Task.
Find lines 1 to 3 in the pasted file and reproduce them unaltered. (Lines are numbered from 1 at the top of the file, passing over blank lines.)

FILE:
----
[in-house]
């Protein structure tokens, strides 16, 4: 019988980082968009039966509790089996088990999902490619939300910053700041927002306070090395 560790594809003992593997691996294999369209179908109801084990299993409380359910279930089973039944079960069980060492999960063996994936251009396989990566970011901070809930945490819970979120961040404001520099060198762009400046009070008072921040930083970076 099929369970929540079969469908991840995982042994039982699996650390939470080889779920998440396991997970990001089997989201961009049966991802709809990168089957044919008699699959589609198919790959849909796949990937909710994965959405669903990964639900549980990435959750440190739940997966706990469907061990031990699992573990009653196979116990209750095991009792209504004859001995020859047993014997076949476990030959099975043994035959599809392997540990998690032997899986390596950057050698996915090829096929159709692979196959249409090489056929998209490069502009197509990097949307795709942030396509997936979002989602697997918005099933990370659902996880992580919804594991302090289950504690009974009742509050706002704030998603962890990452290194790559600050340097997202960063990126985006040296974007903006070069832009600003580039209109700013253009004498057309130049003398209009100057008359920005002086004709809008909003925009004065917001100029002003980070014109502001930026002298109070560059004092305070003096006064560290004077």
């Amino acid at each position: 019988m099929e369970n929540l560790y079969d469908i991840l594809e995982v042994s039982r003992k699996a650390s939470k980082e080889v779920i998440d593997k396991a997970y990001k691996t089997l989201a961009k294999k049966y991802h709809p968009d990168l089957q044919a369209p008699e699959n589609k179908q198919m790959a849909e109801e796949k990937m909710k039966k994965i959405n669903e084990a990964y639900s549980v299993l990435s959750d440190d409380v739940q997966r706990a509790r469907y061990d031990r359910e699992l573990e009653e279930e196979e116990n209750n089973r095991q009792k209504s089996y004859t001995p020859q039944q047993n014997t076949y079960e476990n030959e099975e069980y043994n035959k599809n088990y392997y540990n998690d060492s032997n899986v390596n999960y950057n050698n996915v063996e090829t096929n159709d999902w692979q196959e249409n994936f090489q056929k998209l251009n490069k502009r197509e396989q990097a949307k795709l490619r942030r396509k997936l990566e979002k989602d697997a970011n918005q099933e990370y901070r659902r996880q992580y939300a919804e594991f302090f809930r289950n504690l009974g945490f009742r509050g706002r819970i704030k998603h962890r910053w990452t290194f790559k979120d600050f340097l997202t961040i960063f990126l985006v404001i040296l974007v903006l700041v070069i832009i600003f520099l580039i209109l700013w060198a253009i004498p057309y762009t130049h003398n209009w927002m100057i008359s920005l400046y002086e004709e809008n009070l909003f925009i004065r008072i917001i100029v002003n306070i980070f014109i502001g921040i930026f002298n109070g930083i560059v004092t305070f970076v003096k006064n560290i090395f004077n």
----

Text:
[in-house]
């Protein structure tokens, strides 16, 4: 019988980082968009039966509790089996088990999902490619939300910053700041927002306070090395 560790594809003992593997691996294999369209179908109801084990299993409380359910279930089973039944079960069980060492999960063996994936251009396989990566970011901070809930945490819970979120961040404001520099060198762009400046009070008072921040930083970076 099929369970929540079969469908991840995982042994039982699996650390939470080889779920998440396991997970990001089997989201961009049966991802709809990168089957044919008699699959589609198919790959849909796949990937909710994965959405669903990964639900549980990435959750440190739940997966706990469907061990031990699992573990009653196979116990209750095991009792209504004859001995020859047993014997076949476990030959099975043994035959599809392997540990998690032997899986390596950057050698996915090829096929159709692979196959249409090489056929998209490069502009197509990097949307795709942030396509997936979002989602697997918005099933990370659902996880992580919804594991302090289950504690009974009742509050706002704030998603962890990452290194790559600050340097997202960063990126985006040296974007903006070069832009600003580039209109700013253009004498057309130049003398209009100057008359920005002086004709809008909003925009004065917001100029002003980070014109502001930026002298109070560059004092305070003096006064560290004077």
């Amino acid at each position: 019988m099929e369970n929540l560790y079969d469908i991840l594809e995982v042994s039982r003992k699996a650390s939470k980082e080889v779920i998440d593997k396991a997970y990001k691996t089997l989201a961009k294999k049966y991802h709809p968009d990168l089957q044919a369209p008699e699959n589609k179908q198919m790959a849909e109801e796949k990937m909710k039966k994965i959405n669903e084990a990964y639900s549980v299993l990435s959750d440190d409380v739940q997966r706990a509790r469907y061990d031990r359910e699992l573990e009653e279930e196979e116990n209750n089973r095991q009792k209504s089996y004859t001995p020859q039944q047993n014997t076949y079960e476990n030959e099975e069980y043994n035959k599809n088990y392997y540990n998690d060492s032997n899986v390596n999960y950057n050698n996915v063996e090829t096929n159709d999902w692979q196959e249409n994936f090489q056929k998209l251009n490069k502009r197509e396989q990097a949307k795709l490619r942030r396509k997936l990566e979002k989602d697997a970011n918005q099933e990370y901070r659902r996880q992580y939300a919804e594991f302090f809930r289950n504690l009974g945490f009742r509050g706002r819970i704030k998603h962890r910053w990452t290194f790559k979120d600050f340097l997202t961040i960063f990126l985006v404001i040296l974007v903006l700041v070069i832009i600003f520099l580039i209109l700013w060198a253009i004498p057309y762009t130049h003398n209009w927002m100057i008359s920005l400046y002086e004709e809008n009070l909003f925009i004065r008072i917001i100029v002003n306070i980070f014109i502001g921040i930026f002298n109070g930083i560059v004092t305070f970076v003096k006064n560290i090395f004077n």